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The End
 
 

Enlightenment As Self-Interest

In the ‘70’s, a group of baby boomers who had missed out on the ‘60’s adopted many of the styles, language and philosophies of that bygone era and transformed them from a cultural vernacular into a lifestyle. Suddenly, Hippies were not just going to concerts, getting high and demonstrating together; they were dropping out and forming self-sufficient communities that existed physically along side but culturally outside of mainstream society.

Many of the founding principles of these alternative communities were highly enlightened and widely influential upon mass culture as it evolved in later decades. These groups strove to “live off the land,” giving birth to the organic farming movement that has long since gone mainstream. They engaged in forms of group therapy and psychoanalysis that have become so widespread that popular media portray even mobsters as seeing shrinks. And child rearing underwent a transition from “spare the rod and spoil the child” to treating kids as “little adults” and affording them an equal status. This led to modern parents, many of whom see society at large as obligated to care for and discipline their children, since their role is to be their “best friend.”

It would be wonderful to portray the breakthroughs of this era purely as part of a quest for a “Better Way” undertaken by altruistic adventurous spirits seeking to enlighten their fellow man. But that would be Hippy Bullshit.

Not that these folks weren’t well-intentioned; it’s just that when it comes right down to it, everybody besides Mother Theresa and Gandhi tends to look out for number one, and the ‘70’s Hippies I grew up with were no exception.

It certainly sounded evolved to strive to “be open” and “do your own thing.” But when you looked a little closer, “be open” turned out to mean “fuck people outside of my relationship” and “do your own thing” was another way of saying, “I don’t want to do what you want me to do.” It’s striking how often things done by Hippies for the “greater good” just so happened to yield results that were personally gratifying to them.

This often had a direct impact on the Hippy kids growing up in this environment. Our parents wanted us to be “independent” - meaning, cook our own meals, wash our own clothes and get ourselves to school. They positioned this as a progressive, new way of raising children to make them more responsible and self-reliant. Of course, making us fend for ourselves just happened to allow our parents more time… to “do their own thing”!

When a crisis would unfold, such as The Great Scabies Outbreak of 1973, we were told in no uncertain terms, “You have a problem. What are you going to do about your Scabies problem?” Sure, the adults would eventually come around and take us to the doctor to pick up some Quell shampoo, but their initial take on the problem was one of personal, not parental responsibility. Did that make us more independent and self-sufficient? You bet. It was either that or live with Scabies! But the notion that this was done “for our own good” is simply denying the fact that it was inconvenient to tend to our medical needs… or even (gasp) take us to the doctor. (Note: If you don’t know what Scabies are, consider yourself fortunate.)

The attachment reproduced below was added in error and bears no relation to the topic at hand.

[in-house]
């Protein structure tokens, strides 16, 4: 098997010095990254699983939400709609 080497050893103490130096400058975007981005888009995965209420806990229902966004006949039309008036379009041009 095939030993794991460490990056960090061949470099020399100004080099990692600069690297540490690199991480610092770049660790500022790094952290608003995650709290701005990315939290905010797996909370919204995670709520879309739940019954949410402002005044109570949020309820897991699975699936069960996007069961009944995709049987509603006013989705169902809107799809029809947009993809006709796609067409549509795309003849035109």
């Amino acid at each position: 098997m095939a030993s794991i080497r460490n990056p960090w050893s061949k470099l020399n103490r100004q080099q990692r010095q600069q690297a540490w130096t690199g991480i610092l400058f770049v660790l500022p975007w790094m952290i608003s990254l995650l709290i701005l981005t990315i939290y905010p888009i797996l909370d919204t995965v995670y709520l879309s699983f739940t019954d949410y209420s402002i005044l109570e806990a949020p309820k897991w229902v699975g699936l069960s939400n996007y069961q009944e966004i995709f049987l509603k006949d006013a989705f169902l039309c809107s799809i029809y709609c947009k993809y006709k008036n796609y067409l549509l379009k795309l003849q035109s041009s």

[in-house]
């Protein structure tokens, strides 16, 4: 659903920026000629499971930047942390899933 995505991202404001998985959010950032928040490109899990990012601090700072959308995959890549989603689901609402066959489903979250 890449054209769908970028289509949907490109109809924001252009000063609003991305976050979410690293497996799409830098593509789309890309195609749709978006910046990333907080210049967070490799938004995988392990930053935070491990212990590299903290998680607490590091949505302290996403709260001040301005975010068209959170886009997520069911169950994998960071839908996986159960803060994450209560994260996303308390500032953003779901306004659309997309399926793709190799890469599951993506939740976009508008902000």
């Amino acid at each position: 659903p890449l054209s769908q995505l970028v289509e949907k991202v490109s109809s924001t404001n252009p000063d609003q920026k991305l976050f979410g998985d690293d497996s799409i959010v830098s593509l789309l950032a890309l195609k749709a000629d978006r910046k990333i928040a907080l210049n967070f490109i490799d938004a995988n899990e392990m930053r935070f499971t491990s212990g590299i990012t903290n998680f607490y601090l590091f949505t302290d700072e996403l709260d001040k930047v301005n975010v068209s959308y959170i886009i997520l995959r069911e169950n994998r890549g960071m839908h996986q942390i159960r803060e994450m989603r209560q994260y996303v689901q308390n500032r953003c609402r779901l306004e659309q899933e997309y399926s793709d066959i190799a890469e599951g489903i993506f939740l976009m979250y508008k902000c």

In retrospect, many of the most amusing philosophical debates of this era were argued on this same “greater good” platform, but clearly were influenced by personal agendas. If a Hippy did not own land, all land belonged “to the people.” This conveniently justified not paying rent, trespassing on private property and growing dope in national forests. Obviously, a Hippy who owned land wanted to welcome some visitors and get rid of others, invoking the law when necessary.

A Hippy man would often impress upon his wife or girlfriend that it was important that they  “be open” and “not be uptight” (i.e. fuck other people). But with two infants in tow, the Hippy woman could not as easily sleep around and thus would call him out on his “self-centered” behavior.

Hippy men in their twenties and thirties justified sleeping with underage girls as “ushering them into the ways of womanhood” in the tradition of various indigenous peoples. This was a highly controversial practice, as many of their peers agreed with the law’s position as this being inappropriate and destructive. They were, of course, accused of being “uptight.”

The Hippy adults of this time were exhibiting behavior that was commonplace in the “Me Decade.” This was a time of self-discovery, self-involvement and self-gratification. It’s the characterizations of their intentions as somehow noble or in everyone else’s best interest that I dispute. Being forced to cook for fifty people before we were teenagers certainly did force us kids to hit the ground running and learn skills we otherwise wouldn’t have. But it wasn’t done for our benefit; it was done so the adults didn’t have to cook as often.

I never have regretted how I was raised. I may piss and moan about this and that, but overall I had a happy and adventuresome childhood. I benefited from good parenting, a strongly enforced work ethic and a spectacular redwood forest as my home. But there were chances taken and boundaries crossed and it wasn’t all orgies and acid trips. All I ask is for accountability. Don’t tell me that making me fend for myself was for my own good. Don’t piss on me and tell me it’s raining.